- Remember above: when zero revs, remain unfocused.
Most market research is BS. Most people don't know what they want. Hence..advertising.
Find one customer who DEFINITELY – without a doubt – will buy a service from you. Any service, even one you don't offer direct.
- When they gossip.
- When they don’t over-deliver constantly.
- When they ask for a raise because they think they are making below industry standard.
- When they talk badly about a client.
- When they have an attitude.
- Treat them VERY nicely. Send them a big Christmas basket. Go on vacations with them. And find new customers before you kill yourself.
Big ("this will change everything") + Safe ("you won't risk anything") + Easy ("all you have to do is X") + Unique ("We're the only place you can get this"). PLUS...be their friend. Everyone wants a friend. Sell a product, business, idea
a) Roughly, (to an investor) what's my potential income times ten.
b) If selling your company, what profits will the buyer have (with their much bigger customer base) and divide by 4. Hence, some cos with $0 profits, sell.
Itemize each item as finely as possible and charge for each service. Then charge monthly maintenance.
- know everything about industry
- know everything about who you are meeting, including tweets they sent ten years ago. Interests they might have. Etc.
- I watched an entire TV series a few weeks ago (5 seasons) when I knew a cust was into it
Absolutely, but remember that when you give for free, the receiver of free IS THE PRODUCT. Figure out how to monetize that. E.g. Google monetizes YOU.
When they approach you.
57) When should I say “yes” to a client?
Every other conversation you ever have with them after that initial “no.”
Make them work for your attention.
Stop asking that.
No. Make money. Build or do things people want. Then start a business if you legally need to.
Send everyone you know a gift basket.
61) If my customer just got divorced, what should I say to him?
“I can introduce you to lots of women/men.”
They hate you.
“Yesterday” was like a split second ago for them and a lifetime for you.
There’s THE LAW OF ENTREPRENEURIAL RELAVITY. Figure out what that means and live by it.
No. The founder is the head of sales until at least 10 million in sales.
65) My client called at 3 a.m. Should I tell him to respect boundaries?
No. You no longer have any boundaries.
Should you listen to them? No. Diversify in every way you can.
67) I personally need money. Should I borrow from the business?
Only if the business can survive for another six months no matter what.
Divorce them or close your business.
69) I’m starting my business, but I have relationship problems. What should I do?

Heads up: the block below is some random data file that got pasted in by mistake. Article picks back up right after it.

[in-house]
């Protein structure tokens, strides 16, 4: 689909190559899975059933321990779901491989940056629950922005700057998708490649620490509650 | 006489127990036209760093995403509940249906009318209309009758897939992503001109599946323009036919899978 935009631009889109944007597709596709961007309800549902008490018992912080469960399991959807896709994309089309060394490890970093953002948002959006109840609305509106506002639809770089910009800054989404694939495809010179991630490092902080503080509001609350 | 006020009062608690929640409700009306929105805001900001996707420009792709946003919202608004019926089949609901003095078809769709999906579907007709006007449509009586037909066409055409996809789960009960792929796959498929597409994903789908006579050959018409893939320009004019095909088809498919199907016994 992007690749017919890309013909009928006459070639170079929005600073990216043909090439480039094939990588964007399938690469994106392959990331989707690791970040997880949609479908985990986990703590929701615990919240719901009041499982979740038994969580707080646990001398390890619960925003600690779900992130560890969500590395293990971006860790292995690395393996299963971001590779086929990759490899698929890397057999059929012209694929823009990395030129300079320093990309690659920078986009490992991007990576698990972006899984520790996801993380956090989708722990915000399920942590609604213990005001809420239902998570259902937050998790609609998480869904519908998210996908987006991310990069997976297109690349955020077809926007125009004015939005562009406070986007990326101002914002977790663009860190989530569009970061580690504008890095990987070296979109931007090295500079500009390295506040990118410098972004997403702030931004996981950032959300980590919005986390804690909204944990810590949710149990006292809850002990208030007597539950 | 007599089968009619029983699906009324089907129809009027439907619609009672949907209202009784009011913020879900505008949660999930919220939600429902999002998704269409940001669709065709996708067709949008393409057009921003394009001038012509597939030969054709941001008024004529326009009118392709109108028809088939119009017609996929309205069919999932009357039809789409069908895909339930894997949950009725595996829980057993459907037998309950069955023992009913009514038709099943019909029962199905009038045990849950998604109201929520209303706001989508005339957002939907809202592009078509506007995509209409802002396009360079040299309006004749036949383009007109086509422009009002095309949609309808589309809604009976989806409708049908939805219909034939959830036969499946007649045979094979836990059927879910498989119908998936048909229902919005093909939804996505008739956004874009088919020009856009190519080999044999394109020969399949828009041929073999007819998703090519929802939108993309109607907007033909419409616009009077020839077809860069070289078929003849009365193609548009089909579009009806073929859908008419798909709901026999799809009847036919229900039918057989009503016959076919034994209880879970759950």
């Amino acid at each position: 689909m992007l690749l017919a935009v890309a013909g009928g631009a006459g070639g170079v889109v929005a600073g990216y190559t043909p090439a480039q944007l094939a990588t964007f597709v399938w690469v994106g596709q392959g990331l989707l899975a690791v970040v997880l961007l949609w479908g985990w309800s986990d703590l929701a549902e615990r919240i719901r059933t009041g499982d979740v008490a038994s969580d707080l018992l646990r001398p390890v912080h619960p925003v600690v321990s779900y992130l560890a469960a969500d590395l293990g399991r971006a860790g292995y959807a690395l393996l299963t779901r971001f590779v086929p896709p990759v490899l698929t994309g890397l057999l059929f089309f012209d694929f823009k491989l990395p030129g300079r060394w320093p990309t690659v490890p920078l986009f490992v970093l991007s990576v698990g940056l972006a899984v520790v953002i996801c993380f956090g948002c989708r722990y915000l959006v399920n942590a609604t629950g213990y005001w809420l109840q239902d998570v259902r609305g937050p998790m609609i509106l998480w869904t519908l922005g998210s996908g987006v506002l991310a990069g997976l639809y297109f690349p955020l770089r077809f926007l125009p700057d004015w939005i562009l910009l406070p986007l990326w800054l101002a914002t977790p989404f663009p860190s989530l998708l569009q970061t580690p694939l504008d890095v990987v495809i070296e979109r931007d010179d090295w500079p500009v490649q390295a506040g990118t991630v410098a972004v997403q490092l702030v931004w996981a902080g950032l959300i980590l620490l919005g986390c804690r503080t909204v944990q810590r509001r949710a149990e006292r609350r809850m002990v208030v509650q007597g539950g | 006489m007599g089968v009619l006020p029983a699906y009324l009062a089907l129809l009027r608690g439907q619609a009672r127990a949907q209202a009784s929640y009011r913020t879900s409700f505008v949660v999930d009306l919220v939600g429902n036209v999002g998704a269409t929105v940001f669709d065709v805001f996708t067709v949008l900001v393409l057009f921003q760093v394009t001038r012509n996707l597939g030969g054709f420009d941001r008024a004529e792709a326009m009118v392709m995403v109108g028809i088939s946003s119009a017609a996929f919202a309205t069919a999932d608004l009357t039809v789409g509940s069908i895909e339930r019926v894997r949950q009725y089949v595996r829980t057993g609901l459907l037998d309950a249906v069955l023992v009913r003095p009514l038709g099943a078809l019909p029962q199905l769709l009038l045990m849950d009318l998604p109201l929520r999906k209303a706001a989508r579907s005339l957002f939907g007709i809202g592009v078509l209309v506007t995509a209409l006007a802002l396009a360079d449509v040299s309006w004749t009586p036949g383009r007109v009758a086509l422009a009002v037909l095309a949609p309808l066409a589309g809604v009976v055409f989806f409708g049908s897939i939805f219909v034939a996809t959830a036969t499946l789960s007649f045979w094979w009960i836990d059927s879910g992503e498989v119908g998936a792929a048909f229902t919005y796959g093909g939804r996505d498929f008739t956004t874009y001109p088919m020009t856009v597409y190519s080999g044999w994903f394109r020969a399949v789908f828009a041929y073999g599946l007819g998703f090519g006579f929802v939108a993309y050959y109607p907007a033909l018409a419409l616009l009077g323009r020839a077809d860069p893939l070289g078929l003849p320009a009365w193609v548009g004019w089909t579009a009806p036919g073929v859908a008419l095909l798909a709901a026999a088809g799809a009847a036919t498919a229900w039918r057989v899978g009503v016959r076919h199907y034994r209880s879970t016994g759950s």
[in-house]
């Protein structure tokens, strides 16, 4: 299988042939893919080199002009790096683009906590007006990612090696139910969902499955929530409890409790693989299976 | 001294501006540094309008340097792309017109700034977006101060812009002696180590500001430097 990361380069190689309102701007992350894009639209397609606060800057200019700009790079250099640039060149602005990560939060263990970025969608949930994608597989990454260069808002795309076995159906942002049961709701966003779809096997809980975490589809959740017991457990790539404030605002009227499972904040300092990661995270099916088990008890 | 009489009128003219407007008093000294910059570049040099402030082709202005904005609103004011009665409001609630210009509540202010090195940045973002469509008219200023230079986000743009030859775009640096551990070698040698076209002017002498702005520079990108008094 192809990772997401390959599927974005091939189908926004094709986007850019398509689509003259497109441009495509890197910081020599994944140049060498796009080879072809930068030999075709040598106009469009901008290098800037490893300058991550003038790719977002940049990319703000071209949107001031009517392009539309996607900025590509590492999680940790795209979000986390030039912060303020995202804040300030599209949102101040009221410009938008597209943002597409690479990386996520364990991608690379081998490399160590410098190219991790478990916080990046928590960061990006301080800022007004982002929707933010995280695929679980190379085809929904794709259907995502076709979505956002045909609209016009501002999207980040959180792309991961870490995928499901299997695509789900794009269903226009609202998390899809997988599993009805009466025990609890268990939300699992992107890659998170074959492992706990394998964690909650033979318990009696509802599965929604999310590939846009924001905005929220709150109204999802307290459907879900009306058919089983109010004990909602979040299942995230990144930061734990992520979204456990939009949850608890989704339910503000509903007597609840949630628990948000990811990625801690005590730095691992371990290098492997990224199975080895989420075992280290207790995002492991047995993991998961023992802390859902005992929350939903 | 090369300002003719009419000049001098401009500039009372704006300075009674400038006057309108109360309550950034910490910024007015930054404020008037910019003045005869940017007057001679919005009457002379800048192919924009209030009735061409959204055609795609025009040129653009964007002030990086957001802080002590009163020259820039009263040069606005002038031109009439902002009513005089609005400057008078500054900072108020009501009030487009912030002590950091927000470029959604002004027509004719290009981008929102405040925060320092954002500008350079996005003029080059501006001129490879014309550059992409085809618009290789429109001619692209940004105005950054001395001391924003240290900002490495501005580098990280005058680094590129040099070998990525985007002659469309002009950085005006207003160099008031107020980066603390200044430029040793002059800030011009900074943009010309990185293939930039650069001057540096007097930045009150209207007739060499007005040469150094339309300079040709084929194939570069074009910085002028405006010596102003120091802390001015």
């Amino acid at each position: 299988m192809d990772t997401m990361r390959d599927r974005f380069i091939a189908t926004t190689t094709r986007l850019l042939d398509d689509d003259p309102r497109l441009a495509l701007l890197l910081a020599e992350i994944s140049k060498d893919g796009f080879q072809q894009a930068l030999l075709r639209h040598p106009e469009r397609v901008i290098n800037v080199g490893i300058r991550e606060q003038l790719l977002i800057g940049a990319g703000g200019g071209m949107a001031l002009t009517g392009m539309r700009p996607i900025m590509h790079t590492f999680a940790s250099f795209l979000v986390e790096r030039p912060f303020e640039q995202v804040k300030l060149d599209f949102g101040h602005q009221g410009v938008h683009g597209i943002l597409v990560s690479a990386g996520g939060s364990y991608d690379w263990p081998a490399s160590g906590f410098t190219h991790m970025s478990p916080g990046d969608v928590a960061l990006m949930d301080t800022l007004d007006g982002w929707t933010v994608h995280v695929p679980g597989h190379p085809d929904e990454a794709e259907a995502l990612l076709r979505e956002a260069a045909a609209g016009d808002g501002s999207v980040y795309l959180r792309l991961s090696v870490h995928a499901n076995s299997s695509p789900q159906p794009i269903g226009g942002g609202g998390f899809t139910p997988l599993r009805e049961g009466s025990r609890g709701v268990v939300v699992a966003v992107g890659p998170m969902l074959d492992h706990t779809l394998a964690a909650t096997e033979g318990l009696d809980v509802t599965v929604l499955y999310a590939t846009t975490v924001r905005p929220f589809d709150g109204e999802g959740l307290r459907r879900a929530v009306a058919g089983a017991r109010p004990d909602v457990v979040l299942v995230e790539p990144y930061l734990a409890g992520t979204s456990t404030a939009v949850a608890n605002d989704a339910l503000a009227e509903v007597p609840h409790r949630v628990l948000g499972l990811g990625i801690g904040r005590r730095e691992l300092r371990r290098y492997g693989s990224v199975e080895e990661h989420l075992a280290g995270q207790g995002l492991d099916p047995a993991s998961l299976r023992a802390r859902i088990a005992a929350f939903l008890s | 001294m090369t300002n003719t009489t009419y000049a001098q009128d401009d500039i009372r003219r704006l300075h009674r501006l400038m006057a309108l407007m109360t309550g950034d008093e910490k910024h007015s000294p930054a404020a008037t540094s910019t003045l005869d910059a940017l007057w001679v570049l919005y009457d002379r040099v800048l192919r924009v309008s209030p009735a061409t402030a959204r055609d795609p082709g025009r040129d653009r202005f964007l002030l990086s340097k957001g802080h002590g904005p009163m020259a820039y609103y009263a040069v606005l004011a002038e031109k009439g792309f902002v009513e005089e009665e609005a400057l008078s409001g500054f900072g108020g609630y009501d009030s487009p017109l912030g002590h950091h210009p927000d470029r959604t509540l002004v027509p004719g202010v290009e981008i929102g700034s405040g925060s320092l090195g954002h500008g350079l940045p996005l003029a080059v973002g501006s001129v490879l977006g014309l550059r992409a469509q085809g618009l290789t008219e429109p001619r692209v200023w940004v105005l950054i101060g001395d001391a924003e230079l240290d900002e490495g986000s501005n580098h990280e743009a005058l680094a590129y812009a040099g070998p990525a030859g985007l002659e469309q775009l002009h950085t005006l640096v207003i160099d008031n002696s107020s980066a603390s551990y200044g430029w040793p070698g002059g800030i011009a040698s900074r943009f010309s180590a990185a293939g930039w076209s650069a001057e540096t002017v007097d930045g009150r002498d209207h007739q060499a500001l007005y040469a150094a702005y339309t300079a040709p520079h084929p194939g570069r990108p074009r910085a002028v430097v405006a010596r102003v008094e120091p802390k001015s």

Get rid of your relationship.
A business is HARD. No bad relationships! No exceptions!
Make a monopoly by answering these:
Uniqiue: how are you better than everyone else
Big: how your product/service is better
Safe: how your customers are safer using your product
Easy: how it's easier for customers to use you
Document every meeting line-by-line, and send your document to the client right after the meeting. I wish I had done this more. I have experienced a lot of yelling. Still do.
No, they are useless. Every day send out 10-20 emails to media places offering to provide stories, content, whatever makes you special to their audiences.
Don’t be afraid to instantly shut down your business and start over if you can’t sell it. Time is a horrible thing to waste.
I don’t know. Did God tell you that in a dream?
It means you’re fired.
76) XYZ just sold for $100 million. Should I be valued at that? I’m better!
No, you should shut up.
Real reason: I want to make a SHITLOAD OF MONEY!
Say the good reason: "I feel it would be easier to grow in the context of a bigger company. That 1 + 1 = 45."
Sell it as fast as possible (applies in 99 percent of situations). Sell for cash. Companies buy for cash when their stock is valuable. They buy for stock when their stock is too high.
No you can’t.
100a) Corollary: Don’t smoke crack.
I sold my businesses early, lost everything, started new businesses, sold them, and got lucky every now and then.
80a) Corollary: These rules don’t always apply. But if you want break the rules, learn the rules.
You create your luck by being healthy and not regretting the past or being anxious about the future.
You create luck by building skills, building network, being persistent, building on past success.
I've experienced a lot but I clearly don't know everything or anything. Feel free to teach me what I don't know and disagree with any of these rules.